NEW YORK (CNN/Money) – The eyes of car enthusiasts will be on Detroit this week for the industry's annual North American International Auto Show.
Those who favor performance vehicles probably won't be looking to Toyota to satisfy their needs. But while Sienna minivans and the hybrid Prius won't fit that bill, Toyota's stock has shown some impressive pick up.
Shares of Toyota (Research) were up a healthy 20 percent in 2004 while DaimlerChrysler's (Research) stock rose only 5 percent and shares of General Motors (Research) and Ford (Research) both fell.
Toyota is now the world's No. 2 automaker, in terms of vehicles sold, and could surpass long-time No. 1 General Motors before the end of the decade.
More important to investors, Toyota enjoys competitive cost advantages that allows it to build vehicles at its U.S. plants for thousands less per car or truck than the traditional Big Three. That's a main reason why Toyota's stock outperformed its rivals for the last several year.
Still, there could be some bumps in the road for Toyota as it tries to make up the remaining ground between itself and its U.S. competitors. The weaker dollar reduces the value of its U.S. sales and increases the comparative costs of the parts and vehicles it imports from Japan.
So are shares of Toyota worth a test drive?
Big Three playing catch up?
Toyota has steadily gained market share in the U.S. during the past decade. It is challenging DamlerChrysler's Chrysler Group for the No. 3 spot in terms of U.S. sales. And Toyota's Camry is already the best-selling car model in the U.S.
More efficient production and the perception among auto buyers that Toyota simply makes better cars are two main reasons behind Toyota's surge.
But the U.S. automakers have started to narrow the productivity gap between their plants and the plants of Toyota and the other Asian automakers building vehicles here. Estimates from the Harbour Report, which tracks auto plant productivity, show that GM takes less than four man-hours more than Toyota to build a vehicle in North America. That's less than half the gap of several years ago. And the Big Three vehicles are seeing improved quality ratings as well.
Still, analysts say the productivity gains being made by the U.S. automakers can only close some of the cost gap, even if they become as efficient as Toyota's generally newer assembly plants. That's because Toyota has a younger North American work force (which means lower insurance costs) than the Big Three and also has significantly lower pension and retiree health care expenses -- about $1,000 per vehicle.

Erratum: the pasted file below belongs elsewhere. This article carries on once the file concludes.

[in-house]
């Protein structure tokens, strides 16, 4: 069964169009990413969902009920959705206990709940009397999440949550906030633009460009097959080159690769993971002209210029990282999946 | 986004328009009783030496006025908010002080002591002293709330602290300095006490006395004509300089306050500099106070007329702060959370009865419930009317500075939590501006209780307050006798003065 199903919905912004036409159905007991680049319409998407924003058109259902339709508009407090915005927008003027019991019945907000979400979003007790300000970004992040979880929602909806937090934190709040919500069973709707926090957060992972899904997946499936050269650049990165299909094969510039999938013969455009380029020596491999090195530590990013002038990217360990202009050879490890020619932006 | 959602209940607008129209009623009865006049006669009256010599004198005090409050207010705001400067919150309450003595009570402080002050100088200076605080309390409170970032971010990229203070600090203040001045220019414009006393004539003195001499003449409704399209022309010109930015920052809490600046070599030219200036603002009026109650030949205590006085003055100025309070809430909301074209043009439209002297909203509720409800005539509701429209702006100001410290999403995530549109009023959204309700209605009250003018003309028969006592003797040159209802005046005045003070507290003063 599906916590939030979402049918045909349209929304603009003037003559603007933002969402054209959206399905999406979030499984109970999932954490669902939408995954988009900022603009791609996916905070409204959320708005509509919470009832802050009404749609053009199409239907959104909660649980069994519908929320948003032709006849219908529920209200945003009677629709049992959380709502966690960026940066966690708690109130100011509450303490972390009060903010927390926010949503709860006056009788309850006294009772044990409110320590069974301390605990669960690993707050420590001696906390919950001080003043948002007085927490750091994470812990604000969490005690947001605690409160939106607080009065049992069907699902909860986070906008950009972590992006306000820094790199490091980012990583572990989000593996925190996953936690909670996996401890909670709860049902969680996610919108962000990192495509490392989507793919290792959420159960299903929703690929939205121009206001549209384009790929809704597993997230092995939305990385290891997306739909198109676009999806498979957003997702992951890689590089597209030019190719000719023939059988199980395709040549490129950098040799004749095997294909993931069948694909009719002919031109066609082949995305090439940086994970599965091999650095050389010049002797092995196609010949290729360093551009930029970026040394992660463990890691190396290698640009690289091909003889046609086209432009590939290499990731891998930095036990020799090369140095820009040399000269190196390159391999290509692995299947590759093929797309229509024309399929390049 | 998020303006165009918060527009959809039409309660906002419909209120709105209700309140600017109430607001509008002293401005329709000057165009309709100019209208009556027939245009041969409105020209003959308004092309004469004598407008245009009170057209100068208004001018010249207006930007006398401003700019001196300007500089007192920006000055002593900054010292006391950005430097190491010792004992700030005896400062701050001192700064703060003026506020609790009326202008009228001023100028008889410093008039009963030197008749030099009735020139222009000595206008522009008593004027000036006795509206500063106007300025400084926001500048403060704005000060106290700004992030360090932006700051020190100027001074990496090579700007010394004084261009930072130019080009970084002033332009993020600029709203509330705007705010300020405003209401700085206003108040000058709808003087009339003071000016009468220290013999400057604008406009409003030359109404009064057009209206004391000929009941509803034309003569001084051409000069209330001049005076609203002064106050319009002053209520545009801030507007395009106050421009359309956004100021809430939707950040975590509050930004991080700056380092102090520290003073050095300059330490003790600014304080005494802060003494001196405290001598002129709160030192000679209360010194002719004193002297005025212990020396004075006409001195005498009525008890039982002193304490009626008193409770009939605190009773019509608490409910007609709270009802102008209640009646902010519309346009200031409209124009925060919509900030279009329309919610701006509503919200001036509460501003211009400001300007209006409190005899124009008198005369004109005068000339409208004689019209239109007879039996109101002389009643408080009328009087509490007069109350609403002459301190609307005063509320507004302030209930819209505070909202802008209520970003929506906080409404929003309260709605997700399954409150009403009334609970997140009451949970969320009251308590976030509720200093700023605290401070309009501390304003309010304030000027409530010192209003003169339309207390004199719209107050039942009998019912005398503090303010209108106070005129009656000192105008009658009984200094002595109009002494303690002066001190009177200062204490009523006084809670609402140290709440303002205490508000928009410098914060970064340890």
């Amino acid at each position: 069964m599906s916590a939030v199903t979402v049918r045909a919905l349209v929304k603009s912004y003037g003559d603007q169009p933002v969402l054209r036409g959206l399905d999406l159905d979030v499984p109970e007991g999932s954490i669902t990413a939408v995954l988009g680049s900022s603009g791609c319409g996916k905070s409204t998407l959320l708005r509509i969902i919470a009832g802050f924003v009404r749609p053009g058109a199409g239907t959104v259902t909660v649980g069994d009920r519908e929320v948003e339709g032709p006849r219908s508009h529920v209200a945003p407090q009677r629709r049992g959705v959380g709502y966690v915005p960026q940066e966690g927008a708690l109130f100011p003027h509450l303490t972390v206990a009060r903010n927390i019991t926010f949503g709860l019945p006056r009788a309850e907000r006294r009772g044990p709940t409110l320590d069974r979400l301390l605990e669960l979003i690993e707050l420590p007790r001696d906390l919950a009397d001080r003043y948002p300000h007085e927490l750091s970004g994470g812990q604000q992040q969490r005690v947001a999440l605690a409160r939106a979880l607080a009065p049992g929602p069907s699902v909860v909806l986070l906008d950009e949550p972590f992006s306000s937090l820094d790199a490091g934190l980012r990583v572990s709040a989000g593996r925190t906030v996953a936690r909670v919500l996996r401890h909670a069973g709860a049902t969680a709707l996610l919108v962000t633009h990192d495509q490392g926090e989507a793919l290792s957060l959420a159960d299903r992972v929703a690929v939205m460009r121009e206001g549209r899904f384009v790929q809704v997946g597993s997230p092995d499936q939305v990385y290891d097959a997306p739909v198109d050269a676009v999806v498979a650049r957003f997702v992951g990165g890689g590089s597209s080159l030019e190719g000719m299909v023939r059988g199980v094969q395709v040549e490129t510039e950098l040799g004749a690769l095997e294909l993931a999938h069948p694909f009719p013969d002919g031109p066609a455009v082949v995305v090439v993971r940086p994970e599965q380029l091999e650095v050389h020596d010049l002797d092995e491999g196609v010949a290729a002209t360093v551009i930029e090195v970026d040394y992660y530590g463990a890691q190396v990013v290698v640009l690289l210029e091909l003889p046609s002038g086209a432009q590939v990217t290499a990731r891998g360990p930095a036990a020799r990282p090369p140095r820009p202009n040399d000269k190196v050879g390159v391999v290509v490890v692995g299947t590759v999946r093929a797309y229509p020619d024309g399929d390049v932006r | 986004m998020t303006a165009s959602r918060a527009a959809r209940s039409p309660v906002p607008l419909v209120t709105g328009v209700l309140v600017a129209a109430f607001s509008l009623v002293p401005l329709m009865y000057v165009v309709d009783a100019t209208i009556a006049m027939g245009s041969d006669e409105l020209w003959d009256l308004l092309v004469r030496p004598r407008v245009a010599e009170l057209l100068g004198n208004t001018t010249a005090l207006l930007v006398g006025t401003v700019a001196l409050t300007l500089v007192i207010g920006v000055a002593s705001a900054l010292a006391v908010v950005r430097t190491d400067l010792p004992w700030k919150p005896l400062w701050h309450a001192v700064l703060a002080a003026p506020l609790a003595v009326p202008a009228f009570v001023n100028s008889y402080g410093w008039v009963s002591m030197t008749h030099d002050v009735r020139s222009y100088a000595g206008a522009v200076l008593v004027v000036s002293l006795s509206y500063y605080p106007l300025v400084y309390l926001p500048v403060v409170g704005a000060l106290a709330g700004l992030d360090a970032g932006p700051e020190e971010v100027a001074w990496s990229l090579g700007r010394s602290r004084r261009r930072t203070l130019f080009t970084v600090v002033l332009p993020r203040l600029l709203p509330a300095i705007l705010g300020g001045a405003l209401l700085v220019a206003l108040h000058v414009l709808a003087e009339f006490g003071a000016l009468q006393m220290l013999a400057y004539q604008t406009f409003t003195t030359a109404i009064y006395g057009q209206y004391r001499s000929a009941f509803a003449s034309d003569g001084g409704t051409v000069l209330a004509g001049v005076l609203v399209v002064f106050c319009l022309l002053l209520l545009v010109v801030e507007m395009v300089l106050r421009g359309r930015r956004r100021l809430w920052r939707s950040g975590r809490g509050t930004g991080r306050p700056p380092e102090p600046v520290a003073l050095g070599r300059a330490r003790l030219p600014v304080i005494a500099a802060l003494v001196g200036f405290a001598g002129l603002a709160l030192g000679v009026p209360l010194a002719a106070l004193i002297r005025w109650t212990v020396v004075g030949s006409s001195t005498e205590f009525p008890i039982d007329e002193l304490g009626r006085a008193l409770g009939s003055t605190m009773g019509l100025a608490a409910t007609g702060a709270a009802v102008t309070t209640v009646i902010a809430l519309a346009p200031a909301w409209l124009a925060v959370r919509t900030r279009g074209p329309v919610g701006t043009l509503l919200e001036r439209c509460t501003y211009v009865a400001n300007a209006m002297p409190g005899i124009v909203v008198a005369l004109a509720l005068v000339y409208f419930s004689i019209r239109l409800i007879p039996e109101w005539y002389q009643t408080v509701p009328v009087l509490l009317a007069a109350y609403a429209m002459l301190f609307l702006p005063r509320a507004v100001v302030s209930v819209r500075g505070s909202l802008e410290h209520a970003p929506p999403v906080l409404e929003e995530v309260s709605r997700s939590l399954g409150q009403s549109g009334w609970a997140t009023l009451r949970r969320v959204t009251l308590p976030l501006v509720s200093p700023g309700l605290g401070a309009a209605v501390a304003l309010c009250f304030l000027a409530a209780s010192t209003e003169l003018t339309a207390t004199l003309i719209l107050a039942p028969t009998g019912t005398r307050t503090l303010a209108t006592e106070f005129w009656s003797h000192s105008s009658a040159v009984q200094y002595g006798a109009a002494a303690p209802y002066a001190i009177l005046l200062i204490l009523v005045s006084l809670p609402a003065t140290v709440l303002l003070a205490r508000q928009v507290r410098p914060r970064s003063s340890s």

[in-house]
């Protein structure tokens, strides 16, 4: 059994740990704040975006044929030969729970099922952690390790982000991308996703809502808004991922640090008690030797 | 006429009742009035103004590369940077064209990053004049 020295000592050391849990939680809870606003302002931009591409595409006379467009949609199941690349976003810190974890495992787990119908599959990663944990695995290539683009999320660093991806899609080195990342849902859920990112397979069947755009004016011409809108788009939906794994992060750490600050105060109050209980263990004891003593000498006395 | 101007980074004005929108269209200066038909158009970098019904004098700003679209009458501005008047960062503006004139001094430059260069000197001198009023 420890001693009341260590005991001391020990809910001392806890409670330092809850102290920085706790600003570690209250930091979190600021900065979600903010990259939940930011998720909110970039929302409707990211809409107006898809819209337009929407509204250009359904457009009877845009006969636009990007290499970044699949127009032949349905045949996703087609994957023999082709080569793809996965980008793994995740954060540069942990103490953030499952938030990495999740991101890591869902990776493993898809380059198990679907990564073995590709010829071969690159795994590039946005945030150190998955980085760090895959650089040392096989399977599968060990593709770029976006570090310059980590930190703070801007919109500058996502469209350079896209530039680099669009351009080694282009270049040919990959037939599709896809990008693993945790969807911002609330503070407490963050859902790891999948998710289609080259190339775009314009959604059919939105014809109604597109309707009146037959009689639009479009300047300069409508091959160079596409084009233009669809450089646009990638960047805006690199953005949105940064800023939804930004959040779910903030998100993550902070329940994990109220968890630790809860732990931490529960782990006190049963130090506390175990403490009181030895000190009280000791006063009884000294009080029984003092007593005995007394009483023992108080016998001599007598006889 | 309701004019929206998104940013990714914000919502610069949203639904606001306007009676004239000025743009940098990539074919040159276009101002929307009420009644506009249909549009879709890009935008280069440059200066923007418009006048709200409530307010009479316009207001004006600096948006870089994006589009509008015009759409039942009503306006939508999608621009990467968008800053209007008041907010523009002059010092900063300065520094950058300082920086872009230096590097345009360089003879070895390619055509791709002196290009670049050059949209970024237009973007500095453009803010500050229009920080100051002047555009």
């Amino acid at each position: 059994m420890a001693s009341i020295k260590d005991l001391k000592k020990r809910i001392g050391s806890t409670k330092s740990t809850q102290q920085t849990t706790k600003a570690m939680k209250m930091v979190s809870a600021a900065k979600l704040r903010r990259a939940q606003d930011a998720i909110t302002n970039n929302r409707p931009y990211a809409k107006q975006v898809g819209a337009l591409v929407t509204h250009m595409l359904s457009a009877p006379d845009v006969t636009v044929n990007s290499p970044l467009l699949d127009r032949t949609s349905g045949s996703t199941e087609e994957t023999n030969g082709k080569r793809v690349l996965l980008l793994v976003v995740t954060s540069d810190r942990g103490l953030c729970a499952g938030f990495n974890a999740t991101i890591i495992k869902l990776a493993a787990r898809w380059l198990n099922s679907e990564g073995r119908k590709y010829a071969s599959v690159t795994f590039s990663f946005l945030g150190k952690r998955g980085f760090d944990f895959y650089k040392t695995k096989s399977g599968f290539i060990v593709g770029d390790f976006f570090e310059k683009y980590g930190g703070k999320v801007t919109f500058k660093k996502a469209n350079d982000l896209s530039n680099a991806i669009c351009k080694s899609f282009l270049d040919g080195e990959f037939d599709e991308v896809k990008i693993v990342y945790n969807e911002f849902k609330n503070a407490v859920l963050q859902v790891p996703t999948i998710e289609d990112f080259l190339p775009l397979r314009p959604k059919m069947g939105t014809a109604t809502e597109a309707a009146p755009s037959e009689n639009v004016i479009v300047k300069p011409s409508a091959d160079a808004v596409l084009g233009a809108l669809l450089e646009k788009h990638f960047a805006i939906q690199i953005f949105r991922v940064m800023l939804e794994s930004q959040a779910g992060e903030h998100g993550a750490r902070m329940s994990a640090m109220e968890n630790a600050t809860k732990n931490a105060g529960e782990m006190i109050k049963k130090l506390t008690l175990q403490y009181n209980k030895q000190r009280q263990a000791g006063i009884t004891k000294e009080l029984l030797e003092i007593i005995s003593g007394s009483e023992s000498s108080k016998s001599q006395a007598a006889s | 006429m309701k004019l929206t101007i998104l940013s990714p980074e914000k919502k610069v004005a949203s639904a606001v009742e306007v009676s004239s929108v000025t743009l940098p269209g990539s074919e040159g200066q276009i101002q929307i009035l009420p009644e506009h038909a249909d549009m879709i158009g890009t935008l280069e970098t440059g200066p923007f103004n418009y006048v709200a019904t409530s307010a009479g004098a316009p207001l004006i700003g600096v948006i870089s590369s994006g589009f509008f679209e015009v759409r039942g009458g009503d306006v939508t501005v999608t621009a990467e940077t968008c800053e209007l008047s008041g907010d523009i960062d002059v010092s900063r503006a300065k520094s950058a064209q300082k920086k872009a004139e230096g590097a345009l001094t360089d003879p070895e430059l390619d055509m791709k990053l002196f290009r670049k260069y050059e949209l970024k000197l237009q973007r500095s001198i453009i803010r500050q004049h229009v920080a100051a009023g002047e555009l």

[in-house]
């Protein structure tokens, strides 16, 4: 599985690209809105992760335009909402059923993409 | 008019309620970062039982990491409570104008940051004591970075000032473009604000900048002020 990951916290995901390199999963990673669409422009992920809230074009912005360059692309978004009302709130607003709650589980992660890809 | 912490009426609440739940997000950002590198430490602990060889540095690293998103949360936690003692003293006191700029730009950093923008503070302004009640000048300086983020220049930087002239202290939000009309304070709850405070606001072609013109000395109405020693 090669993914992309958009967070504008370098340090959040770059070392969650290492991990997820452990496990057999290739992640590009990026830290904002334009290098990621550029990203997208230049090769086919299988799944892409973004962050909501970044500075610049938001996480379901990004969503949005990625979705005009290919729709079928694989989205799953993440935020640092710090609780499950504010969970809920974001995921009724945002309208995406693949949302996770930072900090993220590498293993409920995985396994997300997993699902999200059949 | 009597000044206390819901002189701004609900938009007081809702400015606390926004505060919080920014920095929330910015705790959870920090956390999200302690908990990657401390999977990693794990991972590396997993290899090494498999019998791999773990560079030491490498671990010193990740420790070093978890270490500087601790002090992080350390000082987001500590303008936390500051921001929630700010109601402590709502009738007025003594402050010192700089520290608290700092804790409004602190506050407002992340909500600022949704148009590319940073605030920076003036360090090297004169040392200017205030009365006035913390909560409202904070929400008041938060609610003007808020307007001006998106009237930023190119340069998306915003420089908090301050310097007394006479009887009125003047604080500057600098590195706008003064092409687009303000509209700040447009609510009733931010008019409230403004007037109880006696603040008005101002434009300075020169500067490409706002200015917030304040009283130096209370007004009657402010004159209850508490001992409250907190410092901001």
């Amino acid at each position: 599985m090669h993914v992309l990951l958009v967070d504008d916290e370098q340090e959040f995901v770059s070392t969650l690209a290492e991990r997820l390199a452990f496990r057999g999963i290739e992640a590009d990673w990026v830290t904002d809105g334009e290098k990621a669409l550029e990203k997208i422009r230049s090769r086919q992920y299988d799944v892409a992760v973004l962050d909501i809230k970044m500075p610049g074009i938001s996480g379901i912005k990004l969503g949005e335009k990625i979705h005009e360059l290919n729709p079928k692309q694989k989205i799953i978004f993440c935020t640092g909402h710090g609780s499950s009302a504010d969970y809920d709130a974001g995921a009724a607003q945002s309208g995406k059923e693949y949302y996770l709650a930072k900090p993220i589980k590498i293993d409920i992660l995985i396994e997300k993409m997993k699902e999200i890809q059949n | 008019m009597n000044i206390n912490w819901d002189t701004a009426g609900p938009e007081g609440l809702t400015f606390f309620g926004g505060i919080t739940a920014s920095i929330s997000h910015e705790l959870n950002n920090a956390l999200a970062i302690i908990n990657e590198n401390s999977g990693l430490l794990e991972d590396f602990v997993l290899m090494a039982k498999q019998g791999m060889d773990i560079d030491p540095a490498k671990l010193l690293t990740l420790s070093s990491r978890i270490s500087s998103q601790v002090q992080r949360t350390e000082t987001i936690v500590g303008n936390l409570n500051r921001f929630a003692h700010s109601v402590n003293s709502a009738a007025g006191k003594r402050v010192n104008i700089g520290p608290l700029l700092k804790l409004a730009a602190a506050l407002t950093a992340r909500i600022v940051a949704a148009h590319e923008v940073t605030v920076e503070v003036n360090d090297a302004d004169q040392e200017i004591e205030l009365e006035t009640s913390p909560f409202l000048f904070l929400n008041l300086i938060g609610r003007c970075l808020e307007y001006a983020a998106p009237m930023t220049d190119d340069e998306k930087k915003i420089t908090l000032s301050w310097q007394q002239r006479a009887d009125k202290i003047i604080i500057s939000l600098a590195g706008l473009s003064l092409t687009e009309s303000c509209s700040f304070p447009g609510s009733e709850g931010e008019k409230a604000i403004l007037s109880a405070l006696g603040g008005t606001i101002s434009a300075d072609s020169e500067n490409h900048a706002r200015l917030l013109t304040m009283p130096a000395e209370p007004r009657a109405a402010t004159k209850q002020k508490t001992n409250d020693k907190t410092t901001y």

Weak dollar not a huge worry
Sure, there's more to Toyota than the U.S. market. The majority of its sales come from outside North America, which helps protect the company from a weak dollar. Also protecting the company from currency woes is the fact that more than half the cars Toyota sells in North America are built here.
But Toyota is seeing its greatest growth opportunities outside the U.S. and its native Japan, two maturing markets. Toyota posted about 3 percent growth in Japanese sales last year and 10 percent growth in U.S. sales. But growth elsewhere in the world was roughly 15 percent.
Toyota is making stronger inroads into the more unified European market than it was able to do before many national barriers started to come down. And it is joining U.S. automakers in making significant investment into China, which became the third largest national market during the last year.
Nonetheless, Toyota still sees somewhat slower overall growth going forward. The company projects 8 percent growth in vehicle production in 2005, down from the 11 percent growth it expects to report for 2004. But few other automakers saw even that more modest growth level in 2004. GM's global sales were up only 3 percent in the first three quarters of 2004.
Running out of gas?
Investors willing to get behind the wheel of Toyota's stock aren't likely to lose their shirt. But it may be like taking a drive in a Corolla, an efficient but relatively unexciting ride.
Toyota trades at what seems to be a relatively modest valuation of 11.5 times earnings estimates for fiscal 2005. But GM and Ford trade at single-digit P/E ratios. So the pressure will be on Toyota to keep gaining market share and posting stronger earnings gains in order to justify this premium.
Sure, Toyota may be the best company in the sector, but it is pricey for an auto stock. And auto stocks are still a turnoff for many investors, limiting the upside in the price.
There isn't likely to be a tech-like bounce in a sector that is known to be particularly susceptible to any declines in consumer confidence or a slowdown in the overall economy.
And despite its successful track record, Toyota certainly isn't immune from mistakes. It took several cracks at entering the minivan, SUV and pickup markets in the U.S. before it had hits. Some analysts worry that as it gets bigger, it will become more prone to the kinds of mistakes that tripped up the Big Three.
If any of the bumps ahead do cause problems for the company, Toyota's stock could quickly wind up stuck in neutral.